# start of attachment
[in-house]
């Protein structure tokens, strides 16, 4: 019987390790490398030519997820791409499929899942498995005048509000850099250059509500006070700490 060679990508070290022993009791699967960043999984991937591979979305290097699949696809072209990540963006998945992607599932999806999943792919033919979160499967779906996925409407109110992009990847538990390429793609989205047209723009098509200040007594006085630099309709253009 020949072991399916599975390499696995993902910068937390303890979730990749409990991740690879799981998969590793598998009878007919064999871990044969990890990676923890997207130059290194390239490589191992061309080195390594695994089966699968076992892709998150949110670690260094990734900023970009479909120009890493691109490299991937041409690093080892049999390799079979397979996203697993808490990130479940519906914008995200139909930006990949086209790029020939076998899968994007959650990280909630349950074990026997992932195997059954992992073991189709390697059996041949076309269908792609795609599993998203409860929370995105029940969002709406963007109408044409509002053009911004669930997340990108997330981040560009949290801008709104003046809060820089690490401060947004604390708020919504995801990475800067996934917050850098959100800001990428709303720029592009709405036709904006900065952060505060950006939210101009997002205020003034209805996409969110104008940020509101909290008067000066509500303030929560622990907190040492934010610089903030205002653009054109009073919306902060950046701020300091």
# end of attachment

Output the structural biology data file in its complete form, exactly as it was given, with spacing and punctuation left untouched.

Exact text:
[in-house]
């Protein structure tokens, strides 16, 4: 019987390790490398030519997820791409499929899942498995005048509000850099250059509500006070700490 060679990508070290022993009791699967960043999984991937591979979305290097699949696809072209990540963006998945992607599932999806999943792919033919979160499967779906996925409407109110992009990847538990390429793609989205047209723009098509200040007594006085630099309709253009 020949072991399916599975390499696995993902910068937390303890979730990749409990991740690879799981998969590793598998009878007919064999871990044969990890990676923890997207130059290194390239490589191992061309080195390594695994089966699968076992892709998150949110670690260094990734900023970009479909120009890493691109490299991937041409690093080892049999390799079979397979996203697993808490990130479940519906914008995200139909930006990949086209790029020939076998899968994007959650990280909630349950074990026997992932195997059954992992073991189709390697059996041949076309269908792609795609599993998203409860929370995105029940969002709406963007109408044409509002053009911004669930997340990108997330981040560009949290801008709104003046809060820089690490401060947004604390708020919504995801990475800067996934917050850098959100800001990428709303720029592009709405036709904006900065952060505060950006939210101009997002205020003034209805996409969110104008940020509101909290008067000066509500303030929560622990907190040492934010610089903030205002653009054109009073919306902060950046701020300091």